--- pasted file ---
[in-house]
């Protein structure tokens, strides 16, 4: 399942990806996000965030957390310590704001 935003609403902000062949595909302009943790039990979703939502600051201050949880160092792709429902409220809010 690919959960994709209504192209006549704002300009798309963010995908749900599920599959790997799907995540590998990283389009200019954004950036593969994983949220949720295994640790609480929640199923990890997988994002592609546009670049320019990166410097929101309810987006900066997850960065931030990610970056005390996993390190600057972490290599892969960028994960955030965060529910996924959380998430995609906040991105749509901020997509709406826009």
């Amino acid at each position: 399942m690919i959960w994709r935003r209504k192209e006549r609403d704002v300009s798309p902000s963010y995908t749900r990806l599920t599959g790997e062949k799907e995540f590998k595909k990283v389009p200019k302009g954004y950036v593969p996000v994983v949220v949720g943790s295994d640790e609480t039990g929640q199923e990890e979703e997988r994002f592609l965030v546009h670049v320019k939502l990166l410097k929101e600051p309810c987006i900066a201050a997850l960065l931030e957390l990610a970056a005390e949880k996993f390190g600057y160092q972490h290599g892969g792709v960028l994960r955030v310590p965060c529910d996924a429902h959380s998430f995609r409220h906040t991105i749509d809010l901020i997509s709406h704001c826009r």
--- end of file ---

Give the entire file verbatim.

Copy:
[in-house]
């Protein structure tokens, strides 16, 4: 399942990806996000965030957390310590704001 935003609403902000062949595909302009943790039990979703939502600051201050949880160092792709429902409220809010 690919959960994709209504192209006549704002300009798309963010995908749900599920599959790997799907995540590998990283389009200019954004950036593969994983949220949720295994640790609480929640199923990890997988994002592609546009670049320019990166410097929101309810987006900066997850960065931030990610970056005390996993390190600057972490290599892969960028994960955030965060529910996924959380998430995609906040991105749509901020997509709406826009």
């Amino acid at each position: 399942m690919i959960w994709r935003r209504k192209e006549r609403d704002v300009s798309p902000s963010y995908t749900r990806l599920t599959g790997e062949k799907e995540f590998k595909k990283v389009p200019k302009g954004y950036v593969p996000v994983v949220v949720g943790s295994d640790e609480t039990g929640q199923e990890e979703e997988r994002f592609l965030v546009h670049v320019k939502l990166l410097k929101e600051p309810c987006i900066a201050a997850l960065l931030e957390l990610a970056a005390e949880k996993f390190g600057y160092q972490h290599g892969g792709v960028l994960r955030v310590p965060c529910d996924a429902h959380s998430f995609r409220h906040t991105i749509d809010l901020i997509s709406h704001c826009r």